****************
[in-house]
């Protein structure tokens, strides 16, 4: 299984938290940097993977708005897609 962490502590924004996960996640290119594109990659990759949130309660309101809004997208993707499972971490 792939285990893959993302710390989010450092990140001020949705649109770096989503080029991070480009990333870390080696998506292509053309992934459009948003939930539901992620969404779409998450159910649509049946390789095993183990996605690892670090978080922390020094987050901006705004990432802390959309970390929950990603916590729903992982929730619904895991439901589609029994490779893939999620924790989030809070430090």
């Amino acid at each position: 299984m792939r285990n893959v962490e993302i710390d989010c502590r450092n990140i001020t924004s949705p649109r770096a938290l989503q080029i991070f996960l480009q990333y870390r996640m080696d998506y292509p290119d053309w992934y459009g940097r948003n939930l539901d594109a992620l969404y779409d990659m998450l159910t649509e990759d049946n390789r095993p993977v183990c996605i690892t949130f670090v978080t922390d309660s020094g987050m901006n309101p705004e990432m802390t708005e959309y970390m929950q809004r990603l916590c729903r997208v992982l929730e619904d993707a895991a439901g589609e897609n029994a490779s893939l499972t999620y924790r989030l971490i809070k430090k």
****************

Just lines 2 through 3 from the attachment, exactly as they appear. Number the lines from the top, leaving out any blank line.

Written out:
């Protein structure tokens, strides 16, 4: 299984938290940097993977708005897609 962490502590924004996960996640290119594109990659990759949130309660309101809004997208993707499972971490 792939285990893959993302710390989010450092990140001020949705649109770096989503080029991070480009990333870390080696998506292509053309992934459009948003939930539901992620969404779409998450159910649509049946390789095993183990996605690892670090978080922390020094987050901006705004990432802390959309970390929950990603916590729903992982929730619904895991439901589609029994490779893939999620924790989030809070430090």
């Amino acid at each position: 299984m792939r285990n893959v962490e993302i710390d989010c502590r450092n990140i001020t924004s949705p649109r770096a938290l989503q080029i991070f996960l480009q990333y870390r996640m080696d998506y292509p290119d053309w992934y459009g940097r948003n939930l539901d594109a992620l969404y779409d990659m998450l159910t649509e990759d049946n390789r095993p993977v183990c996605i690892t949130f670090v978080t922390d309660s020094g987050m901006n309101p705004e990432m802390t708005e959309y970390m929950q809004r990603l916590c729903r997208v992982l929730e619904d993707a895991a439901g589609e897609n029994a490779s893939l499972t999620y924790r989030l971490i809070k430090k």